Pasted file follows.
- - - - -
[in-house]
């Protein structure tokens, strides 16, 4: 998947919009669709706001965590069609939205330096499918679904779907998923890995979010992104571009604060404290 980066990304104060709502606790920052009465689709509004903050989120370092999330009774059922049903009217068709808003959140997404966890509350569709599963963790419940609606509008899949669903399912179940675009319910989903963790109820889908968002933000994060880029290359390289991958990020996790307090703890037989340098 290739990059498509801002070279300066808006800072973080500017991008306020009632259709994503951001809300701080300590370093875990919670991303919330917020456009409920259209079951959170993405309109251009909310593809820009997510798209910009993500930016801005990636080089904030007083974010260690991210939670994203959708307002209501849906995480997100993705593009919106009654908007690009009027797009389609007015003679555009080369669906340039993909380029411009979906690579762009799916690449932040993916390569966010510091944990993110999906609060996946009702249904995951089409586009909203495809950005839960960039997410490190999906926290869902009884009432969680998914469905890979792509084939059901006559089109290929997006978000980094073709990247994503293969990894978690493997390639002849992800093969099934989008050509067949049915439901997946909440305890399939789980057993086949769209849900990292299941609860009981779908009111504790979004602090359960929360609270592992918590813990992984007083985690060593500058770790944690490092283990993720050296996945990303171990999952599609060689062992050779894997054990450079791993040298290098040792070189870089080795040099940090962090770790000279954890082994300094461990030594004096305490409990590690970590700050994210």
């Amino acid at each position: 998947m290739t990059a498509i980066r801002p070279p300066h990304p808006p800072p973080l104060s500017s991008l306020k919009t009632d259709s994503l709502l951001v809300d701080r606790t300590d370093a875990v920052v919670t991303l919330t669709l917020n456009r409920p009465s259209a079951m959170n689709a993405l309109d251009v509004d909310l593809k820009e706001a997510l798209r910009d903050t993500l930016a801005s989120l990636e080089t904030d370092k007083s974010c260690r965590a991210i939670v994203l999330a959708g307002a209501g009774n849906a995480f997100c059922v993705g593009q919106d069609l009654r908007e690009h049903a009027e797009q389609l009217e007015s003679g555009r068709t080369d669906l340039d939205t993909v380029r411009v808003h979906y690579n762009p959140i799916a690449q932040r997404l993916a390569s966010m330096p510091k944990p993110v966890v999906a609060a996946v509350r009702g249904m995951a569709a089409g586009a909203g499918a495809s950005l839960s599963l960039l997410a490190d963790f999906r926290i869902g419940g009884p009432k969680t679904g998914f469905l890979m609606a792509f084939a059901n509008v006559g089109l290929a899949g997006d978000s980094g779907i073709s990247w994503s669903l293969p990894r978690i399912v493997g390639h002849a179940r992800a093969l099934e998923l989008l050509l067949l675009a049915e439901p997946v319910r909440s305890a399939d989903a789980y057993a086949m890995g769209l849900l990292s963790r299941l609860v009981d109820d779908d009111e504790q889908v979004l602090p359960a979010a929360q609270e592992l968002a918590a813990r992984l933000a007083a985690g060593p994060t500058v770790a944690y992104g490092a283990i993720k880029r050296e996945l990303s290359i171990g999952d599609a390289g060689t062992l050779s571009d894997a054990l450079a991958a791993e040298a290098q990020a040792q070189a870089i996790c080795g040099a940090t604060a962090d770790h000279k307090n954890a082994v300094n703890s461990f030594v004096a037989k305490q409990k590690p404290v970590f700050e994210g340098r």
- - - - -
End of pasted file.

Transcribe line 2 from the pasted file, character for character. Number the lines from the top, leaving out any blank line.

């Protein structure tokens, strides 16, 4: 998947919009669709706001965590069609939205330096499918679904779907998923890995979010992104571009604060404290 980066990304104060709502606790920052009465689709509004903050989120370092999330009774059922049903009217068709808003959140997404966890509350569709599963963790419940609606509008899949669903399912179940675009319910989903963790109820889908968002933000994060880029290359390289991958990020996790307090703890037989340098 290739990059498509801002070279300066808006800072973080500017991008306020009632259709994503951001809300701080300590370093875990919670991303919330917020456009409920259209079951959170993405309109251009909310593809820009997510798209910009993500930016801005990636080089904030007083974010260690991210939670994203959708307002209501849906995480997100993705593009919106009654908007690009009027797009389609007015003679555009080369669906340039993909380029411009979906690579762009799916690449932040993916390569966010510091944990993110999906609060996946009702249904995951089409586009909203495809950005839960960039997410490190999906926290869902009884009432969680998914469905890979792509084939059901006559089109290929997006978000980094073709990247994503293969990894978690493997390639002849992800093969099934989008050509067949049915439901997946909440305890399939789980057993086949769209849900990292299941609860009981779908009111504790979004602090359960929360609270592992918590813990992984007083985690060593500058770790944690490092283990993720050296996945990303171990999952599609060689062992050779894997054990450079791993040298290098040792070189870089080795040099940090962090770790000279954890082994300094461990030594004096305490409990590690970590700050994210």